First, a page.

Although the practice of responsive web design is considered passé by some, I’m writing about it today because a couple experiences showed me that it should not be taken for granted. This is an approach to creating websites that takes into account the variety of devices that may display a site. A half-dozen years ago, when mobile devices of various sizes became popular, responsive design was a hot topic. It has now matured to the point where standard web development tools deliver responsive interfaces by default.
We were recently working with a client and a creative agency todevelop a new WordPress website with a modest budget. The client expressed a specific desire to have a responsive website, likely because it was more of a leading edge feature when they last undertook a site redesign. 6 years is a long time on the internet! We do a lot of work with creative agencies, often by doing website implementations for those who don’t have in-house web expertise. The agency was familiar enough with responsive designs to create mockups for the various devices, but some learning was required to understand how the web framework’s default behaviour differed from the creative mockups. If the site has a modest budget, it makes sense to rely on default behaviour. The desktop layout is designed to breakdown effectively on smaller screens (or vice versa, depending on the primary use of the site), and the responsive layout just works. There is no need to go through the effort of designing all the different layouts if the underlying mechanism is understood.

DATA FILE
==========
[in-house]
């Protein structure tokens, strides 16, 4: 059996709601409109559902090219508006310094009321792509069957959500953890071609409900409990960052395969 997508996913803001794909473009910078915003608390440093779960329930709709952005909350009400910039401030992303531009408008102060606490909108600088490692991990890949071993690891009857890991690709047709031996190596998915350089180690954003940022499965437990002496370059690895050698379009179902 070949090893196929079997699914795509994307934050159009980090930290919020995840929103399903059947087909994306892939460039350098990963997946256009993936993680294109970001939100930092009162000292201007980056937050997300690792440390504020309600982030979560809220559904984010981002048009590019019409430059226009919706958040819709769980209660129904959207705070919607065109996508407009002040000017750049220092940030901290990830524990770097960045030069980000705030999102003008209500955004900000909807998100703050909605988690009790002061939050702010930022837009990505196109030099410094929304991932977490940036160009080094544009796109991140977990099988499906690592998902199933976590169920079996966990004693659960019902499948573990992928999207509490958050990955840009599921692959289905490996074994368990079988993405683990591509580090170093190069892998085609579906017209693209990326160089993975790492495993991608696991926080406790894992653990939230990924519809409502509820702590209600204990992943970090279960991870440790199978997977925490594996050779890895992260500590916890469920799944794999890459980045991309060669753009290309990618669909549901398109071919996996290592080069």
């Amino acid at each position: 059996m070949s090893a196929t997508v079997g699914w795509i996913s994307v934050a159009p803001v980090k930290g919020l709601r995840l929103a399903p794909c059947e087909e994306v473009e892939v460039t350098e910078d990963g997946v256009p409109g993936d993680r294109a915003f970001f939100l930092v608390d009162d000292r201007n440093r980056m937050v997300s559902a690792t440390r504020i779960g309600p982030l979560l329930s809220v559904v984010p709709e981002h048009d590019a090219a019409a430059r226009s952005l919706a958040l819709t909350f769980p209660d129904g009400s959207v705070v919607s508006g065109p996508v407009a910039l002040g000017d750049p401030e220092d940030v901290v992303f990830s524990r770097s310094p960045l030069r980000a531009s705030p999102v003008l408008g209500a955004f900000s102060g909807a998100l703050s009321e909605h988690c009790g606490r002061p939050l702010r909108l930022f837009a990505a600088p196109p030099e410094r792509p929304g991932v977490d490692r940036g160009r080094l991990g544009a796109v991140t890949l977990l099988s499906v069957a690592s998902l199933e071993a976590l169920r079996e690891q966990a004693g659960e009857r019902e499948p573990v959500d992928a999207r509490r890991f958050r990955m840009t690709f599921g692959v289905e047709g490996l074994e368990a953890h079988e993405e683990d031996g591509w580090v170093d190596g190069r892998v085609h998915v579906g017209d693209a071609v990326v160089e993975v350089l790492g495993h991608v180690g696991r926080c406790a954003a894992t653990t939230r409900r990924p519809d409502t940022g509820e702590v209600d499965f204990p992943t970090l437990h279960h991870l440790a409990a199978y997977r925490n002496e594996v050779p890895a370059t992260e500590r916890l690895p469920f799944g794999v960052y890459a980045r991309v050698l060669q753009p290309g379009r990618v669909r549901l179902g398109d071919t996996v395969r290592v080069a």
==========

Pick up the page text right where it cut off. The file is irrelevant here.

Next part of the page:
On the other hand, we are currently working with another client on a content-rich site. In this case, we are using our own designer, who is well-versed in responsive design. In this project, we have taken the assumption that the site will be used differently by mobile and desktop users. On the go, we expect the typical user to seek specific information, which we are making readily available, while a desktop user is more likely to spend longer on the site: browsing, searching, and digging deeper into its content.
To optimize for these expected differences in use, we do not want to rely on the default breakdown of the layout from desktop to mobile – instead we want the different layouts to best serve in-depth and quick reference use, respectively. To give one example, consider the navigation. Popular interface frameworks automatically convert top level menus to a hamburger (three horizontal lines icon) button for smaller layouts.
This is a convenient technique, as menus can become a barrier to reaching page content on smaller layouts. If the mobile user can get most of what they need on the home page, they can ignore the menu most of the time. The downside is that the hamburger button loads a menu that can be cumbersome on a large site. In our project, we did not want to overload the home page, but also wanted to save mobile users from the signifiant menu bursting from a standard hamburger menu call.
We settled on a solution that preserves a tidy top level navigation even on a phone, which allows users quick access to popular pages beyond the home.
If the user does need to drill down while on the go, we provide a hamburger from the second level, which is a bit more compact than the full site menu.
For this project, there was a clear justification for the effort to customize the responsive layout.
As in the first example, we recommend using the default responsive design for simple, low budget sites because a quick and cheap implementation is possible, provided the framework’s default responsive behaviour is understood. In the second the second example, we show the default responsive behaviour doesn’t always give an optimal user experience. The takeaway lesson is not to take responsive design for granted.